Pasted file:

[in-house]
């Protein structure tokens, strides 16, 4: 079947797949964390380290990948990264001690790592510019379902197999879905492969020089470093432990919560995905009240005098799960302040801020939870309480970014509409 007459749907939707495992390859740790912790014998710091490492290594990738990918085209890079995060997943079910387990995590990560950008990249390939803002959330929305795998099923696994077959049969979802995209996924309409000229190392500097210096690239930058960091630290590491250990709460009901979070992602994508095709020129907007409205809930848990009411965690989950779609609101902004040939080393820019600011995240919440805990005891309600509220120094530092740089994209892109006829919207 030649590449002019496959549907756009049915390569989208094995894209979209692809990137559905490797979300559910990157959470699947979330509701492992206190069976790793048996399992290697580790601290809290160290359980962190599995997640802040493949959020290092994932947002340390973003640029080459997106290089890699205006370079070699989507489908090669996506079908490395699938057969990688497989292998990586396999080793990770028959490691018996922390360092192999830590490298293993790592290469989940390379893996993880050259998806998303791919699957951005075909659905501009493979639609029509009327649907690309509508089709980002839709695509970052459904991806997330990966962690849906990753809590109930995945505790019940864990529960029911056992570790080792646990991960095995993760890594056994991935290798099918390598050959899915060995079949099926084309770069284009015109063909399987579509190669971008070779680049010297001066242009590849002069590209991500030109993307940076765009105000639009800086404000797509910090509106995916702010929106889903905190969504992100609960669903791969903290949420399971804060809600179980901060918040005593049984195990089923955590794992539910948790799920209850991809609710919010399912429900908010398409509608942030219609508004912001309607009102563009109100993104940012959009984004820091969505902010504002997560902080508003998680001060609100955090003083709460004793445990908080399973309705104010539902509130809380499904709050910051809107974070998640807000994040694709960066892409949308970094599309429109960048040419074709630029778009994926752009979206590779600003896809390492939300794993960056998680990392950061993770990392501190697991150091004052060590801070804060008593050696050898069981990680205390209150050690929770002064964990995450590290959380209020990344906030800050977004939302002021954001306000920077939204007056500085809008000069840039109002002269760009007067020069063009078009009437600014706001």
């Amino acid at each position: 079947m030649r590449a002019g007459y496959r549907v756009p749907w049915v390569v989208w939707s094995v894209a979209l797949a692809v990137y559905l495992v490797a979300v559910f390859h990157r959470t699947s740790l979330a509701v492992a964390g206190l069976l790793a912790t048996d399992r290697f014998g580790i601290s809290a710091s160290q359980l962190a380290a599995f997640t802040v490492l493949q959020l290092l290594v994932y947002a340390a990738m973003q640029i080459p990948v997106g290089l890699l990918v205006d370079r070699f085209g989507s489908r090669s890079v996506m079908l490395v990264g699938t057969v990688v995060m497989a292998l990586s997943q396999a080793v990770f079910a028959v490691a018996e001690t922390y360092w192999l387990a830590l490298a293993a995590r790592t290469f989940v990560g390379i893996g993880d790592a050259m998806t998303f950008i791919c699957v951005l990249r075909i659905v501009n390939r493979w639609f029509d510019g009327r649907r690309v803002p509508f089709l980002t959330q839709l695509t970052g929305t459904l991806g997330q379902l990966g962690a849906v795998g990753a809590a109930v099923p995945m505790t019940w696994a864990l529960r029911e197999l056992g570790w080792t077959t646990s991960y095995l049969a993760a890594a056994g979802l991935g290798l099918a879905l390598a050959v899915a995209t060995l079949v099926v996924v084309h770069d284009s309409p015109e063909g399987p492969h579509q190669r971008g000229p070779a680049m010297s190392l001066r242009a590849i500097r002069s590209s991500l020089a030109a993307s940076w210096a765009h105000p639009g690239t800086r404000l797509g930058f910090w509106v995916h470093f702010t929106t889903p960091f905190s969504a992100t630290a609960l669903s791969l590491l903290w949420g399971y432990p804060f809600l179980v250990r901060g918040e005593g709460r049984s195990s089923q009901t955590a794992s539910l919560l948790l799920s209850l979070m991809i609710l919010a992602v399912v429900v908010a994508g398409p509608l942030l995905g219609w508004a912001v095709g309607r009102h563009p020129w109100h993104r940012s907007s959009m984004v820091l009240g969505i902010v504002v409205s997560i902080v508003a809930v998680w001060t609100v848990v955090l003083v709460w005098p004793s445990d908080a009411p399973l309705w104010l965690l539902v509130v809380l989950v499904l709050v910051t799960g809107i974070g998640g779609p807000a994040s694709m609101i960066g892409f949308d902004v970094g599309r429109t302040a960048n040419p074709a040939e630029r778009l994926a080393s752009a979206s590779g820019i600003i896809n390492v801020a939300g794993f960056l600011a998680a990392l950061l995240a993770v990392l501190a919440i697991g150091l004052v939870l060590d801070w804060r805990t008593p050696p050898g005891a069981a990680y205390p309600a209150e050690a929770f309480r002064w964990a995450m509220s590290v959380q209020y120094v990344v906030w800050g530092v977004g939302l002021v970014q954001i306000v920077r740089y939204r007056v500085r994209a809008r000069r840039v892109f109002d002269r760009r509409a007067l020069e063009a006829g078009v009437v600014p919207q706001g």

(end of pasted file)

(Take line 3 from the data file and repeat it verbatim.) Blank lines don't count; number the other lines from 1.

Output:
């Amino acid at each position: 079947m030649r590449a002019g007459y496959r549907v756009p749907w049915v390569v989208w939707s094995v894209a979209l797949a692809v990137y559905l495992v490797a979300v559910f390859h990157r959470t699947s740790l979330a509701v492992a964390g206190l069976l790793a912790t048996d399992r290697f014998g580790i601290s809290a710091s160290q359980l962190a380290a599995f997640t802040v490492l493949q959020l290092l290594v994932y947002a340390a990738m973003q640029i080459p990948v997106g290089l890699l990918v205006d370079r070699f085209g989507s489908r090669s890079v996506m079908l490395v990264g699938t057969v990688v995060m497989a292998l990586s997943q396999a080793v990770f079910a028959v490691a018996e001690t922390y360092w192999l387990a830590l490298a293993a995590r790592t290469f989940v990560g390379i893996g993880d790592a050259m998806t998303f950008i791919c699957v951005l990249r075909i659905v501009n390939r493979w639609f029509d510019g009327r649907r690309v803002p509508f089709l980002t959330q839709l695509t970052g929305t459904l991806g997330q379902l990966g962690a849906v795998g990753a809590a109930v099923p995945m505790t019940w696994a864990l529960r029911e197999l056992g570790w080792t077959t646990s991960y095995l049969a993760a890594a056994g979802l991935g290798l099918a879905l390598a050959v899915a995209t060995l079949v099926v996924v084309h770069d284009s309409p015109e063909g399987p492969h579509q190669r971008g000229p070779a680049m010297s190392l001066r242009a590849i500097r002069s590209s991500l020089a030109a993307s940076w210096a765009h105000p639009g690239t800086r404000l797509g930058f910090w509106v995916h470093f702010t929106t889903p960091f905190s969504a992100t630290a609960l669903s791969l590491l903290w949420g399971y432990p804060f809600l179980v250990r901060g918040e005593g709460r049984s195990s089923q009901t955590a794992s539910l919560l948790l799920s209850l979070m991809i609710l919010a992602v399912v429900v908010a994508g398409p509608l942030l995905g219609w508004a912001v095709g309607r009102h563009p020129w109100h993104r940012s907007s959009m984004v820091l009240g969505i902010v504002v409205s997560i902080v508003a809930v998680w001060t609100v848990v955090l003083v709460w005098p004793s445990d908080a009411p399973l309705w104010l965690l539902v509130v809380l989950v499904l709050v910051t799960g809107i974070g998640g779609p807000a994040s694709m609101i960066g892409f949308d902004v970094g599309r429109t302040a960048n040419p074709a040939e630029r778009l994926a080393s752009a979206s590779g820019i600003i896809n390492v801020a939300g794993f960056l600011a998680a990392l950061l995240a993770v990392l501190a919440i697991g150091l004052v939870l060590d801070w804060r805990t008593p050696p050898g005891a069981a990680y205390p309600a209150e050690a929770f309480r002064w964990a995450m509220s590290v959380q209020y120094v990344v906030w800050g530092v977004g939302l002021v970014q954001i306000v920077r740089y939204r007056v500085r994209a809008r000069r840039v892109f109002d002269r760009r509409a007067l020069e063009a006829g078009v009437v600014p919207q706001g």